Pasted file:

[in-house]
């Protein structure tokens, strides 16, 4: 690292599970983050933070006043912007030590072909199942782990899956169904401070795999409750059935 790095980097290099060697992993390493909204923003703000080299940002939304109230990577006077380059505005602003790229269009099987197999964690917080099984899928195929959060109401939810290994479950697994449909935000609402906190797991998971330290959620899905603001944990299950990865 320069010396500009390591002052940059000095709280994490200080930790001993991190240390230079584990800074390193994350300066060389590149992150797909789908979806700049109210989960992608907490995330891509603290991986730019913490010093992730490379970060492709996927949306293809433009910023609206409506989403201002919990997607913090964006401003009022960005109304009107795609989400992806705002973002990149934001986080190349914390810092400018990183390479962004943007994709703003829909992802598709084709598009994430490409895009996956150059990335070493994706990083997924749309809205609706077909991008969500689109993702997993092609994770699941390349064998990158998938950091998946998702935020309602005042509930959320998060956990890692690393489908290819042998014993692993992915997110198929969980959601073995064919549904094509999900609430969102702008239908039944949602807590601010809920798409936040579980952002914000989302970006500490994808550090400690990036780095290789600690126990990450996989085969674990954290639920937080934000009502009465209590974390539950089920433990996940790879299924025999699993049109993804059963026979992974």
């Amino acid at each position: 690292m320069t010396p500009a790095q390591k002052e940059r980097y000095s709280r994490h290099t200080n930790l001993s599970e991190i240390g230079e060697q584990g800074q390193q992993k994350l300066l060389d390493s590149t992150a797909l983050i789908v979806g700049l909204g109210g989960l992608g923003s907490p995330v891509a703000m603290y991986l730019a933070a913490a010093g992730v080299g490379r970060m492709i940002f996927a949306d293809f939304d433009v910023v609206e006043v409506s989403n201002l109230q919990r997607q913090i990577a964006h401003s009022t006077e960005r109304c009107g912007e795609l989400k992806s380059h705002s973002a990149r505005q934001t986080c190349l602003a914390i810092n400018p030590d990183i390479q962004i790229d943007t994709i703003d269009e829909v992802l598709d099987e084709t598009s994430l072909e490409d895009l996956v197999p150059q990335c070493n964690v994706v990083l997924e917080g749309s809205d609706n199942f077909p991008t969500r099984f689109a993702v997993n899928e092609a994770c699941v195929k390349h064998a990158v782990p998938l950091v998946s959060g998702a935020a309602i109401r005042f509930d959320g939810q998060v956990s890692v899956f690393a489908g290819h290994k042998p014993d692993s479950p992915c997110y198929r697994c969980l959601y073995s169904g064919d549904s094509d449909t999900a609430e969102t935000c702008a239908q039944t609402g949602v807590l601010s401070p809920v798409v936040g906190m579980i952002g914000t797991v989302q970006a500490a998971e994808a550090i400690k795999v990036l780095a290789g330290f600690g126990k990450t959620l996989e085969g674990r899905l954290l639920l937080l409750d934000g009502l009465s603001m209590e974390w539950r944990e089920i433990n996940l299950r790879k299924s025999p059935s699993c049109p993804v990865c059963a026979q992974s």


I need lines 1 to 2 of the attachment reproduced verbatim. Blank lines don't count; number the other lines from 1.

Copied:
[in-house]
């Protein structure tokens, strides 16, 4: 690292599970983050933070006043912007030590072909199942782990899956169904401070795999409750059935 790095980097290099060697992993390493909204923003703000080299940002939304109230990577006077380059505005602003790229269009099987197999964690917080099984899928195929959060109401939810290994479950697994449909935000609402906190797991998971330290959620899905603001944990299950990865 320069010396500009390591002052940059000095709280994490200080930790001993991190240390230079584990800074390193994350300066060389590149992150797909789908979806700049109210989960992608907490995330891509603290991986730019913490010093992730490379970060492709996927949306293809433009910023609206409506989403201002919990997607913090964006401003009022960005109304009107795609989400992806705002973002990149934001986080190349914390810092400018990183390479962004943007994709703003829909992802598709084709598009994430490409895009996956150059990335070493994706990083997924749309809205609706077909991008969500689109993702997993092609994770699941390349064998990158998938950091998946998702935020309602005042509930959320998060956990890692690393489908290819042998014993692993992915997110198929969980959601073995064919549904094509999900609430969102702008239908039944949602807590601010809920798409936040579980952002914000989302970006500490994808550090400690990036780095290789600690126990990450996989085969674990954290639920937080934000009502009465209590974390539950089920433990996940790879299924025999699993049109993804059963026979992974």